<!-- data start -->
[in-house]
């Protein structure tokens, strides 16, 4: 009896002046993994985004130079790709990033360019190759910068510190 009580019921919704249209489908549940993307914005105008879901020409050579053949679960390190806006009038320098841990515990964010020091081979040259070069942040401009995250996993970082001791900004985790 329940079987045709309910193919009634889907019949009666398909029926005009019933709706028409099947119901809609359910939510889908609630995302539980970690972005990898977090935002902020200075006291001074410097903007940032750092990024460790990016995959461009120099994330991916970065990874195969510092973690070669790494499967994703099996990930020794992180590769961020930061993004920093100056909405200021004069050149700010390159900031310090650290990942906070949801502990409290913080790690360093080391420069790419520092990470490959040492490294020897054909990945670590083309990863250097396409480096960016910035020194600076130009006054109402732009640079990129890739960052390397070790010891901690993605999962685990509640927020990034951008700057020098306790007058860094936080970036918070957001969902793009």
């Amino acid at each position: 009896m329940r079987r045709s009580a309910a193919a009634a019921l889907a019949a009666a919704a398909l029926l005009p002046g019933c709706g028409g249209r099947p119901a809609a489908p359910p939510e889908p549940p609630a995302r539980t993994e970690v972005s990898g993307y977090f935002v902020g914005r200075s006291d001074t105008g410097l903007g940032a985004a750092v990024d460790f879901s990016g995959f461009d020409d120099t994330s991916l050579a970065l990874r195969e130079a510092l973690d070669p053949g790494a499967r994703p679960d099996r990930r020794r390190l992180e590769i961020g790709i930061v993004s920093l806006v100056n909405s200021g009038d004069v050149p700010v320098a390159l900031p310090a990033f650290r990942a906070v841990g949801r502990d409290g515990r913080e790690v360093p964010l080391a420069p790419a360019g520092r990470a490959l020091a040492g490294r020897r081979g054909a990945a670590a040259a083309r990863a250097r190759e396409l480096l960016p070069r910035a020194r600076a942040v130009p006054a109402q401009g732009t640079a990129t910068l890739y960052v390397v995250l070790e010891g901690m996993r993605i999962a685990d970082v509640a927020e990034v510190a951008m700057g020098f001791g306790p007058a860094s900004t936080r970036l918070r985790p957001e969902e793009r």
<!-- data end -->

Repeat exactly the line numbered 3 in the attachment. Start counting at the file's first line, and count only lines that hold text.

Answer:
């Amino acid at each position: 009896m329940r079987r045709s009580a309910a193919a009634a019921l889907a019949a009666a919704a398909l029926l005009p002046g019933c709706g028409g249209r099947p119901a809609a489908p359910p939510e889908p549940p609630a995302r539980t993994e970690v972005s990898g993307y977090f935002v902020g914005r200075s006291d001074t105008g410097l903007g940032a985004a750092v990024d460790f879901s990016g995959f461009d020409d120099t994330s991916l050579a970065l990874r195969e130079a510092l973690d070669p053949g790494a499967r994703p679960d099996r990930r020794r390190l992180e590769i961020g790709i930061v993004s920093l806006v100056n909405s200021g009038d004069v050149p700010v320098a390159l900031p310090a990033f650290r990942a906070v841990g949801r502990d409290g515990r913080e790690v360093p964010l080391a420069p790419a360019g520092r990470a490959l020091a040492g490294r020897r081979g054909a990945a670590a040259a083309r990863a250097r190759e396409l480096l960016p070069r910035a020194r600076a942040v130009p006054a109402q401009g732009t640079a990129t910068l890739y960052v390397v995250l070790e010891g901690m996993r993605i999962a685990d970082v509640a927020e990034v510190a951008m700057g020098f001791g306790p007058a860094s900004t936080r970036l918070r985790p957001e969902e793009r």